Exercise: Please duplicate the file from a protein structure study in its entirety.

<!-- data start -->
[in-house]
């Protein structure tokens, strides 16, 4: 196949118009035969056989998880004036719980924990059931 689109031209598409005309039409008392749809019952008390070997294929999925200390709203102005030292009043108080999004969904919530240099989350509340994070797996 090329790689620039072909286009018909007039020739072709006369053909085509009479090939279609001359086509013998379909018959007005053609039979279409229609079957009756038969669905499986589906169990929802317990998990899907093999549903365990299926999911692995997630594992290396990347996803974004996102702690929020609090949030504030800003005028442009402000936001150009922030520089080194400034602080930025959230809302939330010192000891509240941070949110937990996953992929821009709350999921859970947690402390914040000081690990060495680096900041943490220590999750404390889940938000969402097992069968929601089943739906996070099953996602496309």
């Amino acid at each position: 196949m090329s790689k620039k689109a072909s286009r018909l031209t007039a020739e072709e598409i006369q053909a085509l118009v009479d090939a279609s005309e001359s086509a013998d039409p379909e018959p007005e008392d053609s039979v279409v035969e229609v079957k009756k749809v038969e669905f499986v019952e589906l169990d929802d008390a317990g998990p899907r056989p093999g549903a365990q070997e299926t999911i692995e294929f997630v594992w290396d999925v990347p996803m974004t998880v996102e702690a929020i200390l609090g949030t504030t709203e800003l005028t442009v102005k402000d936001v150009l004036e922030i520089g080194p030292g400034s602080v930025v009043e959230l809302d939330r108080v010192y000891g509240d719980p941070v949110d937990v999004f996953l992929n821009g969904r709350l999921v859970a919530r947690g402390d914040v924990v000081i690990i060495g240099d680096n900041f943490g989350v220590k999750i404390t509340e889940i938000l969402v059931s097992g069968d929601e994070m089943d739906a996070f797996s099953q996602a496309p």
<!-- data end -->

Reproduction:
[in-house]
């Protein structure tokens, strides 16, 4: 196949118009035969056989998880004036719980924990059931 689109031209598409005309039409008392749809019952008390070997294929999925200390709203102005030292009043108080999004969904919530240099989350509340994070797996 090329790689620039072909286009018909007039020739072709006369053909085509009479090939279609001359086509013998379909018959007005053609039979279409229609079957009756038969669905499986589906169990929802317990998990899907093999549903365990299926999911692995997630594992290396990347996803974004996102702690929020609090949030504030800003005028442009402000936001150009922030520089080194400034602080930025959230809302939330010192000891509240941070949110937990996953992929821009709350999921859970947690402390914040000081690990060495680096900041943490220590999750404390889940938000969402097992069968929601089943739906996070099953996602496309």
């Amino acid at each position: 196949m090329s790689k620039k689109a072909s286009r018909l031209t007039a020739e072709e598409i006369q053909a085509l118009v009479d090939a279609s005309e001359s086509a013998d039409p379909e018959p007005e008392d053609s039979v279409v035969e229609v079957k009756k749809v038969e669905f499986v019952e589906l169990d929802d008390a317990g998990p899907r056989p093999g549903a365990q070997e299926t999911i692995e294929f997630v594992w290396d999925v990347p996803m974004t998880v996102e702690a929020i200390l609090g949030t504030t709203e800003l005028t442009v102005k402000d936001v150009l004036e922030i520089g080194p030292g400034s602080v930025v009043e959230l809302d939330r108080v010192y000891g509240d719980p941070v949110d937990v999004f996953l992929n821009g969904r709350l999921v859970a919530r947690g402390d914040v924990v000081i690990i060495g240099d680096n900041f943490g989350v220590k999750i404390t509340e889940i938000l969402v059931s097992g069968d929601e994070m089943d739906a996070f797996s099953q996602a496309p």